Before going door to door try and think about where your prints would suit the best, and target those places where your art work would really fit, that will increase your chances, but don’t over think it, it’s better to ask a lot of places because that will increase your chances for a yes.
I’d also recommend doing this with prints rather then original work, but either way works, but with prints you can scale it up and sell more and also have your art in more then one place at once.
Contact local shops
You can also go to your local shops and boutiques and ask around if they’d be interested in selling your prints, art or any other work you have. Don’t just go to one shop and give up, go to as many as you can, and if you can’t find that many shops in your town you can go online and search for shops in towns nearby.
Be prepared and give them some information and pictures of your products, and a business card with all your info.
Sell your work on art fairs & design markets
See if there’s any local design market/art fair or any other event that let’s you sell your work, participating in events like these are a great way to earn some extra income, you will also be able to reach new customers and meet other artists and creative people.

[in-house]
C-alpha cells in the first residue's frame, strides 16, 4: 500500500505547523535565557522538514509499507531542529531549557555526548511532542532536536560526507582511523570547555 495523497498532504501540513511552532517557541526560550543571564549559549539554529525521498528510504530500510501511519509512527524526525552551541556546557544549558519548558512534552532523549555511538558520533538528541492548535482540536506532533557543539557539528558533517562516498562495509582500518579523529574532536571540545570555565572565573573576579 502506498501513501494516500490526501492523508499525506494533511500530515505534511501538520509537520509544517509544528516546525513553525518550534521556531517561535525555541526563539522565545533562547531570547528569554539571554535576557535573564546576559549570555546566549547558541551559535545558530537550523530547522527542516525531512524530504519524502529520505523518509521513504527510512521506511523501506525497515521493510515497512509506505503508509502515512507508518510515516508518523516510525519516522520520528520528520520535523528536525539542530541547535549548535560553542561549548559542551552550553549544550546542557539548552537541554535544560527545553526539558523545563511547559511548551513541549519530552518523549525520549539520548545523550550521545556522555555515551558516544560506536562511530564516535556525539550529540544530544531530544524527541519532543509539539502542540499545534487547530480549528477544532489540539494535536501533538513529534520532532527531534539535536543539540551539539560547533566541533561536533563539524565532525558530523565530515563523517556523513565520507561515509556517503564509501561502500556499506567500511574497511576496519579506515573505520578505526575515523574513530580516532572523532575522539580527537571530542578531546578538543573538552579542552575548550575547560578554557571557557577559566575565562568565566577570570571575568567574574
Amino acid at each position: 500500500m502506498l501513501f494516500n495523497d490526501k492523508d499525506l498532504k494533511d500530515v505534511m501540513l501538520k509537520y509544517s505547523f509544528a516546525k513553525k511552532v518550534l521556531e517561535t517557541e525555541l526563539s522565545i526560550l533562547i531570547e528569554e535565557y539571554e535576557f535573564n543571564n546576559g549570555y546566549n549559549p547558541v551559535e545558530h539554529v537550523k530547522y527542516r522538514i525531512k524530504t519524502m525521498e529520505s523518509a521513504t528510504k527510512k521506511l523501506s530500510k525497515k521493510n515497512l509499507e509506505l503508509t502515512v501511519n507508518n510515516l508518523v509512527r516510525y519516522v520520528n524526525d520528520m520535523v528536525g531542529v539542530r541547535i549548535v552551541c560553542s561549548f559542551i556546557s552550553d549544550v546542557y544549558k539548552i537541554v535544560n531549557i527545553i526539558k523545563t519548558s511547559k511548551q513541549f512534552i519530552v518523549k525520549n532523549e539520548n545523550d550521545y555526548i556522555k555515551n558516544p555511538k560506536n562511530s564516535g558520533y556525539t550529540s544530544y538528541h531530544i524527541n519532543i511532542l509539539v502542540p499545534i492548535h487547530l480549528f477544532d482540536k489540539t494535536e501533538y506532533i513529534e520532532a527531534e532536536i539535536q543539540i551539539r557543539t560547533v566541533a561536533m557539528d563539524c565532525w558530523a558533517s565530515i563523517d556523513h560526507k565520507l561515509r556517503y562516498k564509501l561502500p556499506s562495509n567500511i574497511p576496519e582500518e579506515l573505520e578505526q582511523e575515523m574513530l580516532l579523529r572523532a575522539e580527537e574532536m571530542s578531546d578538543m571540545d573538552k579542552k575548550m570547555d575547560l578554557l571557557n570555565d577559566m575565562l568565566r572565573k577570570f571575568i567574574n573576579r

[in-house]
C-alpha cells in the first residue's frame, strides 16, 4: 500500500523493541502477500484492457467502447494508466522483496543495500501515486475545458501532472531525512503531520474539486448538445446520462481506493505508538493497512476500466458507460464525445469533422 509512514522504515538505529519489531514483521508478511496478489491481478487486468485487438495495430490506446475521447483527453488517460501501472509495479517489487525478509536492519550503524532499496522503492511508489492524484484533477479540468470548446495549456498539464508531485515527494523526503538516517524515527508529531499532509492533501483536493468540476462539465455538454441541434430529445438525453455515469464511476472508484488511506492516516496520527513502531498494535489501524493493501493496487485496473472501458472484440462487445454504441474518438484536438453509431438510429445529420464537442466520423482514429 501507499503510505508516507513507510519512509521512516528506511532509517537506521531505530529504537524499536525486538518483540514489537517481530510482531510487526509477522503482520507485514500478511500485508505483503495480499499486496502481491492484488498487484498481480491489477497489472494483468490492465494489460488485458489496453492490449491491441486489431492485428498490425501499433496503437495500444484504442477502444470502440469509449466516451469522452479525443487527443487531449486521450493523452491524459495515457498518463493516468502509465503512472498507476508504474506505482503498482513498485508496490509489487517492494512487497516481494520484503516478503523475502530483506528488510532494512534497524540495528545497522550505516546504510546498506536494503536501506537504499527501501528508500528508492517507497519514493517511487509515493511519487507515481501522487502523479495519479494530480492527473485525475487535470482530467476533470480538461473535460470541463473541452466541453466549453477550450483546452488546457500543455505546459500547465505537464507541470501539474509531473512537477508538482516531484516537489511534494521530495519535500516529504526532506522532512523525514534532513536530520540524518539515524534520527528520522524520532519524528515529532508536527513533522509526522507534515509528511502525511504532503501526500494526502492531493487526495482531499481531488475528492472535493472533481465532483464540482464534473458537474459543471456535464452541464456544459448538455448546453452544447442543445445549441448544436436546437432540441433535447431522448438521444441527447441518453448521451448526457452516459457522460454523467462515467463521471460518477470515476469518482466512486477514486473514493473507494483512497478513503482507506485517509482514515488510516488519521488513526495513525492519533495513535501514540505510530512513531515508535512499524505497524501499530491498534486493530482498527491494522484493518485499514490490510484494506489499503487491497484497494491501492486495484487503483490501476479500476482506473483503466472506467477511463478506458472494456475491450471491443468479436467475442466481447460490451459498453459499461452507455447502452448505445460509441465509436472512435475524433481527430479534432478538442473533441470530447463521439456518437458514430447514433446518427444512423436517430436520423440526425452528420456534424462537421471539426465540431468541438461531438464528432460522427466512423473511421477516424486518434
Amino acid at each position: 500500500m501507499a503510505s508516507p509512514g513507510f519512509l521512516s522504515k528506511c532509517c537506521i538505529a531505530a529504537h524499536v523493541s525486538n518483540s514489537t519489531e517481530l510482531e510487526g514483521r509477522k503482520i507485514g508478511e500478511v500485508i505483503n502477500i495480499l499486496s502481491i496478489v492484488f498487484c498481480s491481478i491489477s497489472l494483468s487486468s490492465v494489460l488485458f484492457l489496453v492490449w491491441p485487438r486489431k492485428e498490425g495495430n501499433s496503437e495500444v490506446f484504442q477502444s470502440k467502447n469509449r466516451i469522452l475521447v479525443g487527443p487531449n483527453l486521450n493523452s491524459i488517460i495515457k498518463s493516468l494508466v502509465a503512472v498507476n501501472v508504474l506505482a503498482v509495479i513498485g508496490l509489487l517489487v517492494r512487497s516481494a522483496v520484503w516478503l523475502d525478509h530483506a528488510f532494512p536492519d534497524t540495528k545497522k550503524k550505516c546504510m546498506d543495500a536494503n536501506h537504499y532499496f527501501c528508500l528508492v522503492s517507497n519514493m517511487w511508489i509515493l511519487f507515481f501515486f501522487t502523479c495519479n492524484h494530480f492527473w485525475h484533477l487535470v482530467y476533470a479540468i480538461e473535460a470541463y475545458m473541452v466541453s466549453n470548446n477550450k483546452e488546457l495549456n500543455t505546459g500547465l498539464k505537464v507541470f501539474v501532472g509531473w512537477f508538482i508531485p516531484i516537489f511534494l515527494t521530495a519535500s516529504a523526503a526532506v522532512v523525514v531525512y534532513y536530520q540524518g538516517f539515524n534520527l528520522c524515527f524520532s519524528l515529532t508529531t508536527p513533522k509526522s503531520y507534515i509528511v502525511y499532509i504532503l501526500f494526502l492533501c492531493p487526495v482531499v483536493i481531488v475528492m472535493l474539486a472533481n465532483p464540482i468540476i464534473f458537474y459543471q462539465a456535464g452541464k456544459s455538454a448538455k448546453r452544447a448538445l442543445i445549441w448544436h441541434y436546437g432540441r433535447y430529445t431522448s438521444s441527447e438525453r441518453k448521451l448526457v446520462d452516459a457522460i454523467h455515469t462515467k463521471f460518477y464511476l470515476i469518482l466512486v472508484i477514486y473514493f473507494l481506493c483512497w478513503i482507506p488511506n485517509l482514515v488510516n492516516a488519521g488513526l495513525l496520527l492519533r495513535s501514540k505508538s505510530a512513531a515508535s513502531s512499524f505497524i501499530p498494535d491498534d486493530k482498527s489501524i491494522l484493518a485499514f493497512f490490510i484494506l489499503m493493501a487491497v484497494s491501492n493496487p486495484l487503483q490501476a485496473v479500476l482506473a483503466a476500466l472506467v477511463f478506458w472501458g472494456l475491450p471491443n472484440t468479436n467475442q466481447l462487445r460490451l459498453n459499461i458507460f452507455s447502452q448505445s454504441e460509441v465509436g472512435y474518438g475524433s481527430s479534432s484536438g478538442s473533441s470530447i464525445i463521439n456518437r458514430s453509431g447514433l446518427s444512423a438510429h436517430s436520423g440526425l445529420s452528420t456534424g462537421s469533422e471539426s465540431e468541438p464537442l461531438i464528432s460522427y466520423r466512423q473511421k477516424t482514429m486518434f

Being apart of a design market is a great way to see which products of yours that works and which don’t just because you’re interacting with all your potential customers directly, it’s increasable useful, fun and quite scary to get that instant interaction between you and your customers that you won’t get when selling on a online store.
Create videos about Illustration
This next idea is something that requires a lot of work and won’t suit everyone but creating a Youtube channel can be a good way to create a extra income from your art.